So they have grown with the challenges of their countries. Although none of this takes away the right of government to source the best advice, our government has subtly conveyed an attitude of low confidence in its own system of higher education.

Treated almost as an ‘untransformed” adversary to be changed, the system became debilitatingly self-critical and insecure. It all led to a situation of a self-fulfilling prophecy.

Some universities made an effort and sought collaborative ventures with government ministries. Few such initiatives resulted in any lasting activities.

If the government does not bring its higher education system into its strategic confidence, while unrealistically expecting it to behave according to the articulated strategic goals of the government, it will get the universities it deserves: institutions that seek excellence in the dark, making hits and misses instead of sustained hits; institutions lacking in confidence because the national project has been horded by government, which then blames the universities for not being committed to it.

Many are the times South African academics have watched the government having consultations around the table at weekends with foreign experts addressing crucial national problems that we only read about.

This must change. South African universities have numerous talented academics thus far under-challenged and under-utilised.

What has also contributed to some sort of siege mentality in the higher education system has been the tendency of government to magnify problems of individual institutions on to the entire system.

If one or two institutions are not able to manage their resources, legislation is passed to place limits on all other institutions that have a proven record of prudence and accountability. There is an opportunity with a new government to move beyond this situation.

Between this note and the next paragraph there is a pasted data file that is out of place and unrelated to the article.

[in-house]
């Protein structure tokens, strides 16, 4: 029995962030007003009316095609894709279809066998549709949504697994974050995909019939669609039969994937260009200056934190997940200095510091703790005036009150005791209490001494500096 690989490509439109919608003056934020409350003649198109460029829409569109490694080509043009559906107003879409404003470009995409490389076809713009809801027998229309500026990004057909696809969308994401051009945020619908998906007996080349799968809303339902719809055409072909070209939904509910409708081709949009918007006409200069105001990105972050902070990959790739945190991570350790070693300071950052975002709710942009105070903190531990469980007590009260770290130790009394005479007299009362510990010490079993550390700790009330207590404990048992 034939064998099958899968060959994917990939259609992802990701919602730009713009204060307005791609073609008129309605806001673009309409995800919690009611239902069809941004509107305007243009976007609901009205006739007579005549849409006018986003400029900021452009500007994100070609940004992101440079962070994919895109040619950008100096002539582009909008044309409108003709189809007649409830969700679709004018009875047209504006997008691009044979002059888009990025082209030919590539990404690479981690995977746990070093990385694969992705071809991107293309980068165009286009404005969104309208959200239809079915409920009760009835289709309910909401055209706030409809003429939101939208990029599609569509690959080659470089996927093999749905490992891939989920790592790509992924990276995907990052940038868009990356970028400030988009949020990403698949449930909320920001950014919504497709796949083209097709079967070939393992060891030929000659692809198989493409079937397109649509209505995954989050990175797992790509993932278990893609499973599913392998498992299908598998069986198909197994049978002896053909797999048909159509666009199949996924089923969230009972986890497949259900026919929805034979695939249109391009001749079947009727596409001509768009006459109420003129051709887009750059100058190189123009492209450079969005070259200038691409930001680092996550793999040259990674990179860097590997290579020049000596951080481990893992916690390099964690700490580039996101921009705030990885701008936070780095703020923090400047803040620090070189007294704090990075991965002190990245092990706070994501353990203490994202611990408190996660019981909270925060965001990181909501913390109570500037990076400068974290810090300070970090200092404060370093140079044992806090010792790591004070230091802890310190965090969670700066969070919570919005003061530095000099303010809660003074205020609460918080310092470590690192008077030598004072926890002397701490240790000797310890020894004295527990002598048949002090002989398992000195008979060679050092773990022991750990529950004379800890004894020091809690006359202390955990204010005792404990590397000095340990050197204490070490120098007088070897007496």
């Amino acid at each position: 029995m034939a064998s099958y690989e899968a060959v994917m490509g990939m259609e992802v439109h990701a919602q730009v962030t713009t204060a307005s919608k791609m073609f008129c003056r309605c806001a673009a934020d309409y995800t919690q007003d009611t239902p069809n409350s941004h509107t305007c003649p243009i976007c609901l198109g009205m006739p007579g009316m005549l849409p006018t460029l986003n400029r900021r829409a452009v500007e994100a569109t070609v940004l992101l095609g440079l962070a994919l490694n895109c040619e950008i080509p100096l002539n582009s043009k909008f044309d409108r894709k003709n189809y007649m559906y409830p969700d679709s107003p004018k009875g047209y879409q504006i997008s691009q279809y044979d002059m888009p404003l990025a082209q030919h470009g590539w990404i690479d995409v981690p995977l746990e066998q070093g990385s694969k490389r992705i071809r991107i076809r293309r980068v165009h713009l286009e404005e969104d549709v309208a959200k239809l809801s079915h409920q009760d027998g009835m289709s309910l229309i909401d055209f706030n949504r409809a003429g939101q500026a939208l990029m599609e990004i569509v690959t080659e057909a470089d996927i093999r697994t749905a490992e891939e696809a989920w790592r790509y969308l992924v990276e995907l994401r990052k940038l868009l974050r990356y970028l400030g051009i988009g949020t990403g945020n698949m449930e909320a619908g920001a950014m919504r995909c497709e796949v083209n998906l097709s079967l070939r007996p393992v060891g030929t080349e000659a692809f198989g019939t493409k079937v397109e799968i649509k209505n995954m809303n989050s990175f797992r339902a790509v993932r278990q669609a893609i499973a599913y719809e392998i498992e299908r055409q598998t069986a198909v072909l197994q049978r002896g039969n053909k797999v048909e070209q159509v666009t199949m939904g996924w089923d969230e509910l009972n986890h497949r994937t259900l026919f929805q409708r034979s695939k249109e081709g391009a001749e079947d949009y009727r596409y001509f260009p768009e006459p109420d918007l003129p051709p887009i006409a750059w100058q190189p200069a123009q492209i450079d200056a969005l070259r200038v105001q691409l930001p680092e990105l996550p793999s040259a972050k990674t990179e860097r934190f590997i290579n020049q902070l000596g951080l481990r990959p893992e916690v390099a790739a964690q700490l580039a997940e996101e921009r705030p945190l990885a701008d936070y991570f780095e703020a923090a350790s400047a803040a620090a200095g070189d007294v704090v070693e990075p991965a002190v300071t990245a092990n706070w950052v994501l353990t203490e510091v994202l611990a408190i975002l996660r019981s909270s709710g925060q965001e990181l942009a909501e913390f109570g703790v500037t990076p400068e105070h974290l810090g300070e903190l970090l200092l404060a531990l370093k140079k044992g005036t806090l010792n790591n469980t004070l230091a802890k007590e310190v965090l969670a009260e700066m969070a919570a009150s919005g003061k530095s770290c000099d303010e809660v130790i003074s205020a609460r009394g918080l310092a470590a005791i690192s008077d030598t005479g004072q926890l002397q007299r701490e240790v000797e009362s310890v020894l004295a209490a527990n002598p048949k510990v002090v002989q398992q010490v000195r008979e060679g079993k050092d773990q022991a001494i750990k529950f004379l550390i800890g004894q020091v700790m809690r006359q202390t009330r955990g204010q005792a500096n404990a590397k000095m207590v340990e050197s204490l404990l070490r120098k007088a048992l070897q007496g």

What pleases you about the South African system?
It has been successful within the parameters within which it was allowed to work. The inventiveness of the system across many areas in science and technology is above average.

Whatever challenges still need to be addressed, it is to the credit of the government that universities have a large measure of autonomy. I’m proud that academic freedom is protected.

The government has in the main been faithful to the principle of non-interference. Where intervention was unavoidable, it occurred within a regulated framework.

The system has remained intact despite changes and mistakes, such as some of the mergers of institutions that occurred. But none of these was enough to bring the system to its knees. The system’s proven resilience should be seen as a strategic asset.

What is your advice to the new education minister?
The South African higher education system is a resource with enormous potential. Help to bring the leadership and top researchers of the system genuinely into government’s confidence with regard to key strategic goals.

Such an approach would promise the sustainability of the system and the deepening of its impact over time.